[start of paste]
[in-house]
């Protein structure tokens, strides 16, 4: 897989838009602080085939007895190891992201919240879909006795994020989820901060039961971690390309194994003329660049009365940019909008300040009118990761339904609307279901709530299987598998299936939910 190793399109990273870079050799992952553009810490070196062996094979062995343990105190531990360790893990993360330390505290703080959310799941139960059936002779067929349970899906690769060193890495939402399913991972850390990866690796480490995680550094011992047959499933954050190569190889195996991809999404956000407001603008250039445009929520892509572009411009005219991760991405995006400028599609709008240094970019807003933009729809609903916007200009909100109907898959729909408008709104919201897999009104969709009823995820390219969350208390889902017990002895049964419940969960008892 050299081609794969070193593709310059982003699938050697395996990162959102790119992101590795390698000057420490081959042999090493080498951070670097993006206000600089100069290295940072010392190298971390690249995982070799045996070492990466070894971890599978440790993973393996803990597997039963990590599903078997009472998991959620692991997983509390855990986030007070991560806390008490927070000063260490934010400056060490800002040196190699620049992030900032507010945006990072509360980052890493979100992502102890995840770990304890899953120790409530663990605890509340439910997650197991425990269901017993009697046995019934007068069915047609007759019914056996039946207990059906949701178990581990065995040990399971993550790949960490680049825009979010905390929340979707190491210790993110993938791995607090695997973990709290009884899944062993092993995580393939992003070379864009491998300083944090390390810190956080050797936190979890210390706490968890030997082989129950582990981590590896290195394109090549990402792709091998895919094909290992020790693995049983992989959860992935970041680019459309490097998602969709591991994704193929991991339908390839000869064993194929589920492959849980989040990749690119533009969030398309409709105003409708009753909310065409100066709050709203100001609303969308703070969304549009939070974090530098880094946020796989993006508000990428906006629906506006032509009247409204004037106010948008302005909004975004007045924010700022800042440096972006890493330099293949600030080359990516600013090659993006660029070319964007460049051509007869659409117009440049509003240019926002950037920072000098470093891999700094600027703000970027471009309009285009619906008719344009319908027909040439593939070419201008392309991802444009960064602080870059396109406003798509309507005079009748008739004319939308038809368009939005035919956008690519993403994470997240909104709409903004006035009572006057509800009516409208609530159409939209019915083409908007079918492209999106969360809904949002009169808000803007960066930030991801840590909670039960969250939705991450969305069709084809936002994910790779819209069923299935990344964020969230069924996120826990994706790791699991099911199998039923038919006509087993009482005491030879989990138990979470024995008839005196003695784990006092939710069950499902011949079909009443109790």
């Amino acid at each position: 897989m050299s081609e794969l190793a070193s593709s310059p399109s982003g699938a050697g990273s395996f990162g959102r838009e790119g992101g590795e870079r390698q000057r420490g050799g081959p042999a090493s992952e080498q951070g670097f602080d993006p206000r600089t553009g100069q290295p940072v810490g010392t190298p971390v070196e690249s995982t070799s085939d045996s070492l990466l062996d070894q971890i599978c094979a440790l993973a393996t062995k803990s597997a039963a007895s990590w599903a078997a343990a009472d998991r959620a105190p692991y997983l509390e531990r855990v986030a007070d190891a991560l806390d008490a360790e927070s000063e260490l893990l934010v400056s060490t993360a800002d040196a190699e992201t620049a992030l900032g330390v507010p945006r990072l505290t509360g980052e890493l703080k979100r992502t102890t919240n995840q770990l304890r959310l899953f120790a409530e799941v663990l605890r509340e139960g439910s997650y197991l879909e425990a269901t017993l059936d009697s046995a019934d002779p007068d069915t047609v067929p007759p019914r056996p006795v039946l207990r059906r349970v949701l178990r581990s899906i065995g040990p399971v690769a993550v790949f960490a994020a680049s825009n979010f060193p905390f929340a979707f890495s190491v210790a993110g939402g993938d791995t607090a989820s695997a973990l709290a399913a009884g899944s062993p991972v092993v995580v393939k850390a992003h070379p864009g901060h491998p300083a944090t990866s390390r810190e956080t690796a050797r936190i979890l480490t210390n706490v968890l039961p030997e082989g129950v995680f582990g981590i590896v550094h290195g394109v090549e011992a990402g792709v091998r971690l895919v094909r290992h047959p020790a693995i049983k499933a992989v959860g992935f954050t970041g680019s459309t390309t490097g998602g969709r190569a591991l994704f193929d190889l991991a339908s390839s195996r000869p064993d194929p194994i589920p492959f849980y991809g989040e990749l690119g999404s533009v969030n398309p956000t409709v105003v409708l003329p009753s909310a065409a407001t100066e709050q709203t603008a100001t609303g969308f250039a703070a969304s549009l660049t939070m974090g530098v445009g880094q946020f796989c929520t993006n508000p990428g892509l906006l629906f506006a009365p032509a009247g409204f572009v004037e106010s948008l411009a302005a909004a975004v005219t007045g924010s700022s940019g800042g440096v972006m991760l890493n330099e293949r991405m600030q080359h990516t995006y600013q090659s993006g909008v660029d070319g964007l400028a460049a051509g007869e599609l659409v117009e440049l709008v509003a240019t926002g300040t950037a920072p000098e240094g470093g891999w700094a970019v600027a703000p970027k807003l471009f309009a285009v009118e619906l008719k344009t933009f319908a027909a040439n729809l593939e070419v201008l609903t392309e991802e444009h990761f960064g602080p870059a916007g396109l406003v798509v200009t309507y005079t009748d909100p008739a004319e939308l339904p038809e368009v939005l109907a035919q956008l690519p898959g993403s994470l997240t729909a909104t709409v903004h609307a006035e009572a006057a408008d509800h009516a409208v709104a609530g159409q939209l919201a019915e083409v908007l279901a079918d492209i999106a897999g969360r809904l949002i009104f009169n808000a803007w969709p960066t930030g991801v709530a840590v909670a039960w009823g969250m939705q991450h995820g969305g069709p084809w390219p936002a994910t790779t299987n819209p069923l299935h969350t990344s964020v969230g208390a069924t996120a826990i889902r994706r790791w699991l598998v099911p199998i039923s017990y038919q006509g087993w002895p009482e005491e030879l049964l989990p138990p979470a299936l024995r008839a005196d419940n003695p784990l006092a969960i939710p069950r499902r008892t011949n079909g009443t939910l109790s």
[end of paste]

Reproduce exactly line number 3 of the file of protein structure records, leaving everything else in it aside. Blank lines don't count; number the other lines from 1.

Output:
């Amino acid at each position: 897989m050299s081609e794969l190793a070193s593709s310059p399109s982003g699938a050697g990273s395996f990162g959102r838009e790119g992101g590795e870079r390698q000057r420490g050799g081959p042999a090493s992952e080498q951070g670097f602080d993006p206000r600089t553009g100069q290295p940072v810490g010392t190298p971390v070196e690249s995982t070799s085939d045996s070492l990466l062996d070894q971890i599978c094979a440790l993973a393996t062995k803990s597997a039963a007895s990590w599903a078997a343990a009472d998991r959620a105190p692991y997983l509390e531990r855990v986030a007070d190891a991560l806390d008490a360790e927070s000063e260490l893990l934010v400056s060490t993360a800002d040196a190699e992201t620049a992030l900032g330390v507010p945006r990072l505290t509360g980052e890493l703080k979100r992502t102890t919240n995840q770990l304890r959310l899953f120790a409530e799941v663990l605890r509340e139960g439910s997650y197991l879909e425990a269901t017993l059936d009697s046995a019934d002779p007068d069915t047609v067929p007759p019914r056996p006795v039946l207990r059906r349970v949701l178990r581990s899906i065995g040990p399971v690769a993550v790949f960490a994020a680049s825009n979010f060193p905390f929340a979707f890495s190491v210790a993110g939402g993938d791995t607090a989820s695997a973990l709290a399913a009884g899944s062993p991972v092993v995580v393939k850390a992003h070379p864009g901060h491998p300083a944090t990866s390390r810190e956080t690796a050797r936190i979890l480490t210390n706490v968890l039961p030997e082989g129950v995680f582990g981590i590896v550094h290195g394109v090549e011992a990402g792709v091998r971690l895919v094909r290992h047959p020790a693995i049983k499933a992989v959860g992935f954050t970041g680019s459309t390309t490097g998602g969709r190569a591991l994704f193929d190889l991991a339908s390839s195996r000869p064993d194929p194994i589920p492959f849980y991809g989040e990749l690119g999404s533009v969030n398309p956000t409709v105003v409708l003329p009753s909310a065409a407001t100066e709050q709203t603008a100001t609303g969308f250039a703070a969304s549009l660049t939070m974090g530098v445009g880094q946020f796989c929520t993006n508000p990428g892509l906006l629906f506006a009365p032509a009247g409204f572009v004037e106010s948008l411009a302005a909004a975004v005219t007045g924010s700022s940019g800042g440096v972006m991760l890493n330099e293949r991405m600030q080359h990516t995006y600013q090659s993006g909008v660029d070319g964007l400028a460049a051509g007869e599609l659409v117009e440049l709008v509003a240019t926002g300040t950037a920072p000098e240094g470093g891999w700094a970019v600027a703000p970027k807003l471009f309009a285009v009118e619906l008719k344009t933009f319908a027909a040439n729809l593939e070419v201008l609903t392309e991802e444009h990761f960064g602080p870059a916007g396109l406003v798509v200009t309507y005079t009748d909100p008739a004319e939308l339904p038809e368009v939005l109907a035919q956008l690519p898959g993403s994470l997240t729909a909104t709409v903004h609307a006035e009572a006057a408008d509800h009516a409208v709104a609530g159409q939209l919201a019915e083409v908007l279901a079918d492209i999106a897999g969360r809904l949002i009104f009169n808000a803007w969709p960066t930030g991801v709530a840590v909670a039960w009823g969250m939705q991450h995820g969305g069709p084809w390219p936002a994910t790779t299987n819209p069923l299935h969350t990344s964020v969230g208390a069924t996120a826990i889902r994706r790791w699991l598998v099911p199998i039923s017990y038919q006509g087993w002895p009482e005491e030879l049964l989990p138990p979470a299936l024995r008839a005196d419940n003695p784990l006092a969960i939710p069950r499902r008892t011949n079909g009443t939910l109790s």